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Wednesday, April 22, 2009

What is a Mentee? What are the Roles the Mentor Teacher Assumes in Helping the Mentee?

What is the Mentee?

From the perspective of a Jewish day or supplemental school, the mentee is the pre-service or in-service teacher who receives the services and assistance of the mentor teacher.

What is a Pre-service Teacher?

The pre-service teacher is an eleventh or twelfth grader, undergraduate, or graduate student who is studying the art and science of teaching, and intends to teach in a supplemental or day school. In this blog, we refer to three groups of pre-service teachers: madrichim, student teachers, and co-teachers.  The madrichim are post-bar and bat mitzvah students who serve as paid teaching assistants and role models working with classroom teachers in a supplemental or day school. The student teacher is a 12th grader[1] (or undergraduate Hillel student or Jewish Studies major) who is a paid instructional intern working with a mentor teacher. During the first semester, in addition to performing the duties of the madrich/madricha, the student teacher has an enhanced responsibility. He or she observes, reflects, and does some small group teaching in preparation for becoming a co-teacher during the second semester.  During the co-teaching phase, the teacher candidate co-plans, co-instructs, and co-reflects with his or her mentor teacher.  Together they may be engaged in team teaching where they alternate instructing the whole class, or they might divide the class into small learning groups that each one directs. Ultimately, the goal of co-teaching is for the pre-service teacher to assume most of the classroom responsibilities of the mentor teacher.

What is an In-service Teacher?

The in-service teacher in a Jewish supplemental or day school is the classroom teacher, the moreh or morah. In-service teachers can be differentiated into sub-categories including:

·      Novice teachers: persons in their first year of teaching

·      Beginning teachers: persons within the first five years of teaching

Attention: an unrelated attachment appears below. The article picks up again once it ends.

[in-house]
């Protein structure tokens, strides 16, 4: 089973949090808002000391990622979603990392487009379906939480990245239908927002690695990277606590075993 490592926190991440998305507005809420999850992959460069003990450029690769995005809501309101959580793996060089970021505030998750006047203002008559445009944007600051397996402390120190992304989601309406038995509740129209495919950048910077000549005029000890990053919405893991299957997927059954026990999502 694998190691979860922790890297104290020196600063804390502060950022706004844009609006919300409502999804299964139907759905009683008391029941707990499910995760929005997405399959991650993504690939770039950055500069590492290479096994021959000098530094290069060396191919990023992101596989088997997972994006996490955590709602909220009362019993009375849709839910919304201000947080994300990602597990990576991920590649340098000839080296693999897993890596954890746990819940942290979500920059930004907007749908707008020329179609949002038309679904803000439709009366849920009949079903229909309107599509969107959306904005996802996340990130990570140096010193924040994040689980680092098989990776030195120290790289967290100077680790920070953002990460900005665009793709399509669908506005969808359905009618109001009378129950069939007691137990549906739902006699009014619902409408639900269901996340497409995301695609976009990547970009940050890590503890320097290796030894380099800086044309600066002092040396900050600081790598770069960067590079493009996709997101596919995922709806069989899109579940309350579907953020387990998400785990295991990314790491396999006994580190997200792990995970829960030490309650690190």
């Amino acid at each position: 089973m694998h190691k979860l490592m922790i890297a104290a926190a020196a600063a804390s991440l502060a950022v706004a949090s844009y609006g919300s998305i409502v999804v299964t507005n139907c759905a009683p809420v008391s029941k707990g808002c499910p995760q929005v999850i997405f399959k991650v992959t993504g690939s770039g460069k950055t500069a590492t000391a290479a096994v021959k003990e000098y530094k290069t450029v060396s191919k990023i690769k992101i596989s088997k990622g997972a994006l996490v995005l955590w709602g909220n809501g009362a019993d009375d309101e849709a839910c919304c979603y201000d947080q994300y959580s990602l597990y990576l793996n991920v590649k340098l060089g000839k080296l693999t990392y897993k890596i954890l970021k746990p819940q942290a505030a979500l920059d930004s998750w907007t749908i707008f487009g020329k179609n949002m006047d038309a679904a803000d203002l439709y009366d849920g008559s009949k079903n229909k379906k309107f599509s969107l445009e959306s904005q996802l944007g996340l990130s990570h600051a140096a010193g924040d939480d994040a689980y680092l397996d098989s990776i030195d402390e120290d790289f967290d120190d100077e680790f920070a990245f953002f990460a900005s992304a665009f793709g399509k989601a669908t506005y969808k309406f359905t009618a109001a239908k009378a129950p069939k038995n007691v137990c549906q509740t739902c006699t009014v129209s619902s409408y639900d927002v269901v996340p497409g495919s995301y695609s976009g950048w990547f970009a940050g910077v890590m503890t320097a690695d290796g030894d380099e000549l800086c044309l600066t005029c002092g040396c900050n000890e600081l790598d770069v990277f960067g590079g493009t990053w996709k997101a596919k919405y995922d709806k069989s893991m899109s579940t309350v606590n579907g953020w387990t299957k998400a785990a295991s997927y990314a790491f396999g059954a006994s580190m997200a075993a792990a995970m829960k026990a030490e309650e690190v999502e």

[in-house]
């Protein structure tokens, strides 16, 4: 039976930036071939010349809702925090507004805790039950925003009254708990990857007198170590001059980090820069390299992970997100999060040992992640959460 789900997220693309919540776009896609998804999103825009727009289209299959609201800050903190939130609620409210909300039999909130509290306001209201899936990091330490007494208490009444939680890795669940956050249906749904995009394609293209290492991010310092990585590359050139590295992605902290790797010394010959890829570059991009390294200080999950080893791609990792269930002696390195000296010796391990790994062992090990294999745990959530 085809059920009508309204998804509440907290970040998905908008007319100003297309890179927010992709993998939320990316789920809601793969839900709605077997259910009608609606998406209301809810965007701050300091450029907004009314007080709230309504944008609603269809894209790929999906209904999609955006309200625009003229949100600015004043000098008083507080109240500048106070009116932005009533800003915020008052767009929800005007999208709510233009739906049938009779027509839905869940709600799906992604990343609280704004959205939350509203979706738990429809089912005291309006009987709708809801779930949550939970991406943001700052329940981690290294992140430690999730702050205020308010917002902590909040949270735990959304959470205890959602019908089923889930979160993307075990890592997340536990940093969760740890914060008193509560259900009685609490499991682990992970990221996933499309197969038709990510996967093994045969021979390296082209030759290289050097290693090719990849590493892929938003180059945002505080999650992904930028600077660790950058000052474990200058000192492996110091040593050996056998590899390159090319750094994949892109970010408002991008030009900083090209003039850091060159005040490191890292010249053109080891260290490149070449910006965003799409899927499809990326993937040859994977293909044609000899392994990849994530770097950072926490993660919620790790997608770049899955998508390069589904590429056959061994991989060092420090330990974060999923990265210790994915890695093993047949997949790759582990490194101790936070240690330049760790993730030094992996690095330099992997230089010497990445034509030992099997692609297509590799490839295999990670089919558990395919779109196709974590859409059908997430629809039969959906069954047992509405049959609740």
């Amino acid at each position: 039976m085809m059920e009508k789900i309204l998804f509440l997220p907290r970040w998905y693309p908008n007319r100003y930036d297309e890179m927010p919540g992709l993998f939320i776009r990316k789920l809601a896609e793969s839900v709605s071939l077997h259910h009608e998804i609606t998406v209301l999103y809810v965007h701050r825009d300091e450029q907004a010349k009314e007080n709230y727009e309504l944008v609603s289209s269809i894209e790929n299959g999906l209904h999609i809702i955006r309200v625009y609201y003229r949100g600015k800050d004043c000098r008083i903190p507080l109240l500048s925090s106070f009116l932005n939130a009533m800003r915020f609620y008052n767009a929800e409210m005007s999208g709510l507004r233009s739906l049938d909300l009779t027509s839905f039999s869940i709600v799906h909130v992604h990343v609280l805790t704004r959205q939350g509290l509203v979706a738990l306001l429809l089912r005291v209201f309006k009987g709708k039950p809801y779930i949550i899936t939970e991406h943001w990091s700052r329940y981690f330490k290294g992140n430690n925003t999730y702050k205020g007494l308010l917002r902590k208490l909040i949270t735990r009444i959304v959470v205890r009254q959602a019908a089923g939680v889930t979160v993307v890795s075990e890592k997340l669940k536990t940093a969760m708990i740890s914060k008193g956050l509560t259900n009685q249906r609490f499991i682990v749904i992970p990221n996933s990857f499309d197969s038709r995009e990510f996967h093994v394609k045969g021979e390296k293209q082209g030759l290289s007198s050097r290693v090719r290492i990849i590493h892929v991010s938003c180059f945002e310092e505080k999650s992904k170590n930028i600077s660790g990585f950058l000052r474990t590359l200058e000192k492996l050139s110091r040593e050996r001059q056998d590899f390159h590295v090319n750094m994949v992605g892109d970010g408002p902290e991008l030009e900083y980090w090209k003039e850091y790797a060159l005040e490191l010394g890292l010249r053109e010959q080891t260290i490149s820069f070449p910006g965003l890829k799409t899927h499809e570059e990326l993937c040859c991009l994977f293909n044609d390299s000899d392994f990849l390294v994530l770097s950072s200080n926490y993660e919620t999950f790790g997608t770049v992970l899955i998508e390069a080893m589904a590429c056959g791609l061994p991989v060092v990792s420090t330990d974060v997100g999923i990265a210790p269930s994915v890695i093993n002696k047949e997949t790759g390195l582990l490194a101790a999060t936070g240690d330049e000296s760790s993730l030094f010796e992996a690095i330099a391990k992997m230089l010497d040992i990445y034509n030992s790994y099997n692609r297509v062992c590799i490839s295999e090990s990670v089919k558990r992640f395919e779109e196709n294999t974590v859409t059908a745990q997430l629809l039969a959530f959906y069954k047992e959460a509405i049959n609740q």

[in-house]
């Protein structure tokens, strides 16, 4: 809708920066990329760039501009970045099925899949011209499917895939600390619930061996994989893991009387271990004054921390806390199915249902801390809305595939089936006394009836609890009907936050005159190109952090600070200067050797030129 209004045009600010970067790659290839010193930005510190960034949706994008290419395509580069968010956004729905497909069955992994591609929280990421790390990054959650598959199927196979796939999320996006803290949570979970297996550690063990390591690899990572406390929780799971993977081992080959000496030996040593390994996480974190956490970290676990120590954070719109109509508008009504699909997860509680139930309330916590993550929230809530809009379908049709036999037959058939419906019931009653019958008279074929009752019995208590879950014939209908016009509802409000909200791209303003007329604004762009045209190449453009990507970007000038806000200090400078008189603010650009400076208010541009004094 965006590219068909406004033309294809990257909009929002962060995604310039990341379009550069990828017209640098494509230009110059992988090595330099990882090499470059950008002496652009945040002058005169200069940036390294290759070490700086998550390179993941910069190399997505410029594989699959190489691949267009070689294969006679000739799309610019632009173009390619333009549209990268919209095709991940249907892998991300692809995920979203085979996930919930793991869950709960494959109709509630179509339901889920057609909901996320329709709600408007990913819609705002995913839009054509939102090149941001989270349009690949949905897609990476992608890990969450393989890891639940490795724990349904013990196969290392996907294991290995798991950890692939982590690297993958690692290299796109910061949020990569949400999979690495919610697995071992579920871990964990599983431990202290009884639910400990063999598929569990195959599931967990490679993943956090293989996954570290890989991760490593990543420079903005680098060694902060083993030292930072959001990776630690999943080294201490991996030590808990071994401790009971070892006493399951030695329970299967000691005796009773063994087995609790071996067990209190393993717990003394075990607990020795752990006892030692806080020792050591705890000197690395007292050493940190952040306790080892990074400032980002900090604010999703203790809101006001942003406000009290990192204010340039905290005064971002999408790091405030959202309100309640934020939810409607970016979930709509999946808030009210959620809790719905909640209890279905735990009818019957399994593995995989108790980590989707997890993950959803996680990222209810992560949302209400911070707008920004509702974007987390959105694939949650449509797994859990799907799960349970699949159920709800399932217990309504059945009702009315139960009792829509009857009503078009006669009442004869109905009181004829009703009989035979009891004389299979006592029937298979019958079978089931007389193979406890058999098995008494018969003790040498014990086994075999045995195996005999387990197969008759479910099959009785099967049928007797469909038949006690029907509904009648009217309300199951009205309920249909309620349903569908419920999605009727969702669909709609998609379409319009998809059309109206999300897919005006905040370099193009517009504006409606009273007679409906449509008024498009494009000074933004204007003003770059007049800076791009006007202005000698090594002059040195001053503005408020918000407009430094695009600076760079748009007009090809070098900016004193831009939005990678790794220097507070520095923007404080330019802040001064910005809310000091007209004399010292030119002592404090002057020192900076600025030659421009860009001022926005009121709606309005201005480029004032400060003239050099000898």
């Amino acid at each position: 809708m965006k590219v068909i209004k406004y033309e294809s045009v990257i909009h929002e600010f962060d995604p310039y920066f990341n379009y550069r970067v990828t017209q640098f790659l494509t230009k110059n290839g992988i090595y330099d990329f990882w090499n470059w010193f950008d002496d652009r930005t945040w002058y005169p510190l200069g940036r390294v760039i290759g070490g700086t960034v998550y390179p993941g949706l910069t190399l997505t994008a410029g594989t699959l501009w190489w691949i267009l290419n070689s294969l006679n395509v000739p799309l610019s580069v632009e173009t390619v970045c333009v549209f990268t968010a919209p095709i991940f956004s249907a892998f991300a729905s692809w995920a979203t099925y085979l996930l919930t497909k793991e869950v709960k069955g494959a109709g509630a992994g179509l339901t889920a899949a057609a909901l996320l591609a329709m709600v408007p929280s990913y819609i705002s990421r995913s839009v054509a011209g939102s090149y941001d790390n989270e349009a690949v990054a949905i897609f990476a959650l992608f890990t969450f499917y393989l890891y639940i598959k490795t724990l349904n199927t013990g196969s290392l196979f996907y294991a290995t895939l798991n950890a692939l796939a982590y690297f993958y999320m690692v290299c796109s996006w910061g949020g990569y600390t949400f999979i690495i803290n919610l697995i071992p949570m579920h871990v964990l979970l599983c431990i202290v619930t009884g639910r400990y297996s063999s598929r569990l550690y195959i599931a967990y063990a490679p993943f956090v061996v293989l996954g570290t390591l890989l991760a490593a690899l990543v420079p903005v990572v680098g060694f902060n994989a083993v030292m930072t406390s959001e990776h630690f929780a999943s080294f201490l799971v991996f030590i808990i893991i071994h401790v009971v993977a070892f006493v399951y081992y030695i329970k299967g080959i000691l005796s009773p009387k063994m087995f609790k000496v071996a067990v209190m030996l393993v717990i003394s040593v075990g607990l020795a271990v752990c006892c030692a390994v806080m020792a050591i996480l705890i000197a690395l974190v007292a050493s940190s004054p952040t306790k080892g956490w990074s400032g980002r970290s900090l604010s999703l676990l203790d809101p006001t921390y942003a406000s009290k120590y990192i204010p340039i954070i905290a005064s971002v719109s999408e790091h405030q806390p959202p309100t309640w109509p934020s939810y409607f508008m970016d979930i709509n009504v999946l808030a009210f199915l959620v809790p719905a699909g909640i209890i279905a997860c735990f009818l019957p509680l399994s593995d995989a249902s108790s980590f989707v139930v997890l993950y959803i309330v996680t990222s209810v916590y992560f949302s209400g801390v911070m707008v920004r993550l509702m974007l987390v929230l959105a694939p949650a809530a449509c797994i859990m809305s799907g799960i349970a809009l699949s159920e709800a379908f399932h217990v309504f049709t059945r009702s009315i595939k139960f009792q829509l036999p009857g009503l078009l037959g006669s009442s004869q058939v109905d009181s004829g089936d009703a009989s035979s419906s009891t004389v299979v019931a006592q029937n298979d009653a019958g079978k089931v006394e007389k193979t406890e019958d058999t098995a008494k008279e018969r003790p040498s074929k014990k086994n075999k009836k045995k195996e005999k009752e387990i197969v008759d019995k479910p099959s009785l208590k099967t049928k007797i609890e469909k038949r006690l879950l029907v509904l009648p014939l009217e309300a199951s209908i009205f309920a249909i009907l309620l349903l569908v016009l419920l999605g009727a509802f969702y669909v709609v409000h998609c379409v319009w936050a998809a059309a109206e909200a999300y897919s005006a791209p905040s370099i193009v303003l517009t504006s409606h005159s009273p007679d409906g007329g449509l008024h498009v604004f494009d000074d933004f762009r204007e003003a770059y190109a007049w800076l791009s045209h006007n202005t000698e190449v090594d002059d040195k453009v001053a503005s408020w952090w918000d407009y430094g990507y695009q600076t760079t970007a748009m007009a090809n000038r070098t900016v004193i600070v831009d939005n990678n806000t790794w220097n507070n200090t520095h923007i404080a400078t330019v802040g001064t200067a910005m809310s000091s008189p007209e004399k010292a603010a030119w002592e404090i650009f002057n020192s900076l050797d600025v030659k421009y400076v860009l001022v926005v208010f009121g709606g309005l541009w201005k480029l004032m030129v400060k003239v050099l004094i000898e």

·      Advanced beginning teachers: persons with more than five years of teaching

·      Expert teachers: persons with extensive experience as a teacher, administrator, and/or staff developer with years of expertise in Judaics, and the theory, research, and best practices in instruction, curriculum development, supervision, and staff development for Jewish educators.


What Are Some of the Roles of the Mentor Teacher?

Mentor Teacher Roles


Staff Developer

From the perspective of a supplemental or day school, the mentor teacher is the professional at the school whose primary focus is to help develop the Judaic knowledge, instructional, and classroom management repertoire of the pre-service and in-service teacher. During the year, the mentor teacher may also be called on to conduct workshops for novice and veteran teachers in a variety of areas, including lesson planning, curriculum mapping, backward design, enduring Jewish knowledge, methods of teaching, instructional strategies to reach all students, classroom management, etc.

School Guide

The mentor teacher may orient the mentee to the norms, policies, procedures, and forms of the school. In addition, the mentor might give the mentee a tour of the school and introduce him/her to important members of the school community (i.e. school secretary, head custodian, special education resource teacher, media specialist, etc.).


As a coach, the mentor may observe the mentee teaching and collect data. This data may be shared after class, or during a post- observation conference.


Throughout the year, the mentor can serve as an empathic listener to the concerns of the mentee.


Before and after an observation, the mentor can discuss the lesson with the mentee.

Model for cultural or institutional change

As a school is undergoing change (e.g. becoming a Jewish professional learning community[2]) the mentor may serve as a reflective practitioner engaging in a variety of professional growth activities (e.g. leading a New Teacher Group Problem- Solving Committee, participating in a Tuning Protocol Group[3], chairperson of a curriculum committee, etc.).

[1] This is not to suggest that interested teaching candidates beyond the twelfth grade, such as second career professionals, cannot become student and co-teachers in this type of teacher development program. 

[2] We will be elaborating upon the concept of a Jewish professional learning community in another blog entry.

[3] We will discuss the New Teacher Group Problem Solving Committee and the Tuning Protocol in another blog entry.

On tomorrow's blog post we will discuss  this question: what are the categories of skills a mentor teacher should possess to help the mentee grow?

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